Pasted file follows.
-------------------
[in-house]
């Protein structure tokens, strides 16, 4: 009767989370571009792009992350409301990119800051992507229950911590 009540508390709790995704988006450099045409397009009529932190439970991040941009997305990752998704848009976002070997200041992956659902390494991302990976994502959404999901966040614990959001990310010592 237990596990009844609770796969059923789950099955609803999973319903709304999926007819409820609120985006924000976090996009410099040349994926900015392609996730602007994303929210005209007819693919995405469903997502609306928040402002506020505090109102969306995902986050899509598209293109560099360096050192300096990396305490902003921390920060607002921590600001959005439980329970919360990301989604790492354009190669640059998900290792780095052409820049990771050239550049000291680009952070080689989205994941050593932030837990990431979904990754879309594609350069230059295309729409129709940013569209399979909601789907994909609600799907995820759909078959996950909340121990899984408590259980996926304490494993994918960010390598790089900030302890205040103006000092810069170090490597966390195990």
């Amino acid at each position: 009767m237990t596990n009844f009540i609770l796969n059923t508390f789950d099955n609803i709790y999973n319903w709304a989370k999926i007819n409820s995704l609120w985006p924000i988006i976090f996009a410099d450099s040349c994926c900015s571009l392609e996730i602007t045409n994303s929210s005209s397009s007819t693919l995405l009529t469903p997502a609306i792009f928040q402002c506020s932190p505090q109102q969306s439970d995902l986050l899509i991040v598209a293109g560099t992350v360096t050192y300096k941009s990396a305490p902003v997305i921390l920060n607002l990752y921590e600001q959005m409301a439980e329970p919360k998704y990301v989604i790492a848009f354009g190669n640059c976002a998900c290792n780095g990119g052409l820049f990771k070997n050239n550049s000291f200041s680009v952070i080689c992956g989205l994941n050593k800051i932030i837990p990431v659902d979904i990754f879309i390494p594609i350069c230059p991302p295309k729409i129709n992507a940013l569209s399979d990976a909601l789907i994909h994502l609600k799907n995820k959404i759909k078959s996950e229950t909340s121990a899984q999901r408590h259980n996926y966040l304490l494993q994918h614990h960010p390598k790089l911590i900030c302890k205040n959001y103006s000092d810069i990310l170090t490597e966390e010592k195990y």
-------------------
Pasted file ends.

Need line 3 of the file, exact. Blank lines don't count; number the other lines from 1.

């Amino acid at each position: 009767m237990t596990n009844f009540i609770l796969n059923t508390f789950d099955n609803i709790y999973n319903w709304a989370k999926i007819n409820s995704l609120w985006p924000i988006i976090f996009a410099d450099s040349c994926c900015s571009l392609e996730i602007t045409n994303s929210s005209s397009s007819t693919l995405l009529t469903p997502a609306i792009f928040q402002c506020s932190p505090q109102q969306s439970d995902l986050l899509i991040v598209a293109g560099t992350v360096t050192y300096k941009s990396a305490p902003v997305i921390l920060n607002l990752y921590e600001q959005m409301a439980e329970p919360k998704y990301v989604i790492a848009f354009g190669n640059c976002a998900c290792n780095g990119g052409l820049f990771k070997n050239n550049s000291f200041s680009v952070i080689c992956g989205l994941n050593k800051i932030i837990p990431v659902d979904i990754f879309i390494p594609i350069c230059p991302p295309k729409i129709n992507a940013l569209s399979d990976a909601l789907i994909h994502l609600k799907n995820k959404i759909k078959s996950e229950t909340s121990a899984q999901r408590h259980n996926y966040l304490l494993q994918h614990h960010p390598k790089l911590i900030c302890k205040n959001y103006s000092d810069i990310l170090t490597e966390e010592k195990y």